One of my favourite Azure offerings is Application Insights. I think it is an extremely simple thing that should be added to every website you manage. It is free for basic usage and only takes a couple of minutes to set up.

I’ve been adding App Insights to a number of SSW websites (such as SSW.com.auSSWTimepro.com and SSWLinkAuditor.com). Since being added, App Insights has been helping us to keep on top of our application metrics and unhandled exceptions.

Because I think App Insights is a great product and want more people to get usage out of it, I helped write a series of series of rules detailing the hows and whys of Application Insights. My favourites are:

There are many more listed up there but those are just my getting started favourites. Check the rules out and start improving the monitoring of your application’s health.

Dev Tip: Customising Visual Studio to use a different merge tool

One tip I picked up after many years of using Visual Studio and TFS is that the default diffing tool in Visual Studio is… lacking. But the great thing is that you can customise Visual Studio to use a different diff and merge tool.
My tool of choice is KDiff 3 (Package also available on Chocolatey.org) as it is free and open source. Meaning I am able to just install it via Chocolatey on all my machines without a second thought.

Here is a great example of why you may want to change your default diff tool. Below is a web.config file that was reformatted by a tool and simply put an additional space before the closing tag. Visual Studio flags every single line as having changed, but I can’t find the actual lines that were changed by me.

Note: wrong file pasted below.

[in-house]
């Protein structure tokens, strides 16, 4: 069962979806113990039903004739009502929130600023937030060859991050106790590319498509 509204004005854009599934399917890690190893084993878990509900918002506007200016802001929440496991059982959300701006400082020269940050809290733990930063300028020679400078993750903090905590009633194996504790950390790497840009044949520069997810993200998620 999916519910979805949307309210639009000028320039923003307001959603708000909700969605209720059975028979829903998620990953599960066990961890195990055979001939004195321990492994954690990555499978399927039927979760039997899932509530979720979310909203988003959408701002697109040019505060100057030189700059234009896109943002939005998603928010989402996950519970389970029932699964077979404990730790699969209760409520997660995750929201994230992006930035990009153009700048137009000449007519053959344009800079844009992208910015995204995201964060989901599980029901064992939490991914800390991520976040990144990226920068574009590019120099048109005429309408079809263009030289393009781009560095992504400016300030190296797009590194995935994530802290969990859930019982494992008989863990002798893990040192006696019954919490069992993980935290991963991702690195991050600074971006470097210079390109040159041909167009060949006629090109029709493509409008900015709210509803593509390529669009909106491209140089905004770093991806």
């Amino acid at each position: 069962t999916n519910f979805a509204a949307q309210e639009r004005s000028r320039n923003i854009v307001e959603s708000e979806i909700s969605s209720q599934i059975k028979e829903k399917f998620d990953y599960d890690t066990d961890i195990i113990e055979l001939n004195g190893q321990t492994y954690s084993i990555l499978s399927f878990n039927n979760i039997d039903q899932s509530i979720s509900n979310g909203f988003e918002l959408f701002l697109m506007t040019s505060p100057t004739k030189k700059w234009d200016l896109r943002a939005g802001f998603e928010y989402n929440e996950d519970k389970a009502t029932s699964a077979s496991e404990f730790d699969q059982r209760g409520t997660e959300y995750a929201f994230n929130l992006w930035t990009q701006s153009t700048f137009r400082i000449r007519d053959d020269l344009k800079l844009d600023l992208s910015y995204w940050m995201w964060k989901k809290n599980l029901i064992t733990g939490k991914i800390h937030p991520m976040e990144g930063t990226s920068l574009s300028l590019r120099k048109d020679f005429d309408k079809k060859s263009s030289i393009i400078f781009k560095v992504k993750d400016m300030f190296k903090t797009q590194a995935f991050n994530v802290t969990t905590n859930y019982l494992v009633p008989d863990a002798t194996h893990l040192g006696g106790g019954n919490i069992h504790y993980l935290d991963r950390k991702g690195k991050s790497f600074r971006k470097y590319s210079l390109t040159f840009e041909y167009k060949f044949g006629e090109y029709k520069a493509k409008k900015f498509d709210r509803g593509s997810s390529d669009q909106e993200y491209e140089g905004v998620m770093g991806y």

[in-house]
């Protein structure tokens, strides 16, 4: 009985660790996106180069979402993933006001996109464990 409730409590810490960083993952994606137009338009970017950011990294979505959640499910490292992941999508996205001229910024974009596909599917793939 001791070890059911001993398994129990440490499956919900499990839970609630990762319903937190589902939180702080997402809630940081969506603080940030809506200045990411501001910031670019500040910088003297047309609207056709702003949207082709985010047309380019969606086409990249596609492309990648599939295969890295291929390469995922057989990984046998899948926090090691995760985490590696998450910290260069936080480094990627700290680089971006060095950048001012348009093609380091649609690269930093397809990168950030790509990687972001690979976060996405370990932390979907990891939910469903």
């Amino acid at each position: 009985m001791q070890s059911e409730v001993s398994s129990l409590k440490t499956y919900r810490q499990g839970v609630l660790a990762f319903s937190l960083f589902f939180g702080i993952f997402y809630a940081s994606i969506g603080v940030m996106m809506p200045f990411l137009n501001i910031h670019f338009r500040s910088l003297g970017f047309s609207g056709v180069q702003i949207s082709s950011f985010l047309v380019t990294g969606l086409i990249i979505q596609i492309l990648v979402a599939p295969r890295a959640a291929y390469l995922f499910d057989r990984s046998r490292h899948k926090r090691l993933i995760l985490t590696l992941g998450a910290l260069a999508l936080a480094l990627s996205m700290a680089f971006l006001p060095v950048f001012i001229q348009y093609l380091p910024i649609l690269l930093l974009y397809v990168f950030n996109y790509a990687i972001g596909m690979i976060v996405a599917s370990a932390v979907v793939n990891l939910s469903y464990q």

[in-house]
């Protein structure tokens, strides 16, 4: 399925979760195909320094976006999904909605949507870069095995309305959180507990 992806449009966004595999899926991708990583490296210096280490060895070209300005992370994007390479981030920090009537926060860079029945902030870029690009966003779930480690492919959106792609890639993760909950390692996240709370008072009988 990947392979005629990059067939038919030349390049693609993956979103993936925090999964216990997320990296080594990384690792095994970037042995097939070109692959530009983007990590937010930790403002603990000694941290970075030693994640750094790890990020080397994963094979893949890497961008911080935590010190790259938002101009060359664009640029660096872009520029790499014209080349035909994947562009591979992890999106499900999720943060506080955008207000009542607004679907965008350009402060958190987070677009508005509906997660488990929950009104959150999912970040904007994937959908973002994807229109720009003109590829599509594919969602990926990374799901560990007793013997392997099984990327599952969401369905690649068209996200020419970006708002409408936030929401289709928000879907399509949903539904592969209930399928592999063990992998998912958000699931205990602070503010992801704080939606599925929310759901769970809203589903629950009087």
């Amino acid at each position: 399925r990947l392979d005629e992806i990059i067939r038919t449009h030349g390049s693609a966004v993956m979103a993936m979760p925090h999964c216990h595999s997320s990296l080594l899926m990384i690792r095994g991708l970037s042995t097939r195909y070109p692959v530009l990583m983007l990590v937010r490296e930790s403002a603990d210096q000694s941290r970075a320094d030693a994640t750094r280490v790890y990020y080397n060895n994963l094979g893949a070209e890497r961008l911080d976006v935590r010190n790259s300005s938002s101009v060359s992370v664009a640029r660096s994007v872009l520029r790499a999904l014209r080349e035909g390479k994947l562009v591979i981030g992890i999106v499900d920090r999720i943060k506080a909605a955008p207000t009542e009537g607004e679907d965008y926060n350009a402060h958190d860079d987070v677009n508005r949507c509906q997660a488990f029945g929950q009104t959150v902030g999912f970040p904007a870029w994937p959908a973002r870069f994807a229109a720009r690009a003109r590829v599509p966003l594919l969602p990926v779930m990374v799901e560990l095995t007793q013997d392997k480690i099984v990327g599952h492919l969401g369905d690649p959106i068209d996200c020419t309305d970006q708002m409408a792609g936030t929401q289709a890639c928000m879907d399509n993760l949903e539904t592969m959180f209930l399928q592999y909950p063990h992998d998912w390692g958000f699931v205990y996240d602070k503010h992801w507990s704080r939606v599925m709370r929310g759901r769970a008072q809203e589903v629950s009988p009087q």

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However in KDiff3 I can toggle to show whitespace changes, allowing me to focus just on the actual code that changed

Whitespace on
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Whitespace off
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Step 1: Install your diff tool of choice

Below are some I have previously used

 

Step 2: Open the Visual Studio Options

From Visual Studio select Tools –> Options. Then navigate to Source Control –> Visual Studio Team Foundation.
Then click Configure User Tools.
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Step 3: Enter the command line parameters

In the configure use tools screen. Click Add.

  • For the extension enter .*
  • Command select the diff tool .exe
  • Enter the arguments from the table below based on if you are defining the compare or merge

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The table below is duplicated from a 2006 blog post. I’d hate for the content to ever disappear off the web. All credits go to the James Manning’s original post.

Compare arguments

Product Command Arguments